Quotes About Terminal Illness

Quotes tagged as "terminal-illness" (showing 1-30 of 30)
Thérèse de Lisieux
“It's true, I suffer a great deal--but do I suffer well? That is the question.”
Thérèse de Lisieux, St. Therese of Lisieux: Her Last Conversations

Megan Crewe
“Spoilers follow

I started reading the third act of Hamlet, and I got about two pages in when I realized there's no point.
I am never going back to school.
I am never going to the university.
I am never going to watch wolves stalk through the northern forests or elephants graze on the savanna. I am never going to have sex or get married or raise a family. I'm never going to have a first apartment, a first house, a first car. I'm never”
Megan Crewe, The Way We Fall

“God, thank you for waking me up this morning. I want to embrace every day, however limited my day may be, as a gift from God. I want to live this day to its fullest. I know there are things I can no longer do. I know I am facing daily limitations. But I want to focus on what I can do, not on what I cannot do. So help me God. I know this day will never be repeated. I know I cannot live it over again. Help me to live it to its fullest.”
Ed Dobson, Prayers and Promises When Facing a Life-Threatening Illness: 30 Short Morning and Evening Reflections

Atul Gawande
“In 2008, the national Coping with Cancer project published a study showing that terminally ill cancer patients who were put on a mechanical ventilator, given electrical defibrillation or chest compressions, or admitted, near death, to intensive care had a substantially worse quality of life in their last week than those who received no such interventions. And, six months after their death, their caregivers were three times as likely to suffer major depression. Spending one’s final days in an I.C.U. because of terminal illness is for most people a kind of failure. You lie on a ventilator, your every organ shutting down, your mind teetering on delirium and permanently beyond realizing that you will never leave this borrowed, fluorescent place. The end comes with no chance for you to have said goodbye or “It’s O.K.” or “I’m sorry” or “I love you.”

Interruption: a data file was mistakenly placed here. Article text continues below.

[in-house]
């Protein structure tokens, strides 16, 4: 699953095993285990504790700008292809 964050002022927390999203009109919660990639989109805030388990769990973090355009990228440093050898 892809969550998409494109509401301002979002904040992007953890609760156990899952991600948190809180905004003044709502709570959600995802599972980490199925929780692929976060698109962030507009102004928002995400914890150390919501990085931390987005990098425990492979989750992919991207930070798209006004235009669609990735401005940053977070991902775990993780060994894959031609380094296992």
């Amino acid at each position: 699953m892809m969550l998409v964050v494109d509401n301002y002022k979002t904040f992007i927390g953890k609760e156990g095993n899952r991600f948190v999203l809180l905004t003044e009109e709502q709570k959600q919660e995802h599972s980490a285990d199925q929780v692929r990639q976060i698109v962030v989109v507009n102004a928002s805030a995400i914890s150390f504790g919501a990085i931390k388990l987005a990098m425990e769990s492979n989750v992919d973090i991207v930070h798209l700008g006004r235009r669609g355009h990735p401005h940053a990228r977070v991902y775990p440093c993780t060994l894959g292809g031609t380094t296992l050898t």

People have concerns besides simply prolonging their lives. Surveys of patients with terminal illness find that their top priorities include, in addition to avoiding suffering, being with family, having the touch of others, being mentally aware, and not becoming a burden to others. Our system of technological medical care has utterly failed to meet these needs, and the cost of this failure is measured in far more than dollars. The hard question we face, then, is not how we can afford this system’s expense. It is how we can build a health-care system that will actually help dying patients achieve what’s most important to them at the end of their lives.”
Atul Gawande

Mokokoma Mokhonoana
“Dear Whoever-that-just-found-out-that-they-have-a-terminal-illness, don't let that put you down. Technically, we are all dying.”
Mokokoma Mokhonoana

“Letter to Myself, in Remission, from Myself, Terminal"

You'll come to hate your own poems,
read them as pretty wisps of colorful thinking,
all those images just a splash of colored oil
sloshed over a pool gone rancid. Admit it.
Atheists always scared you. And no wonder.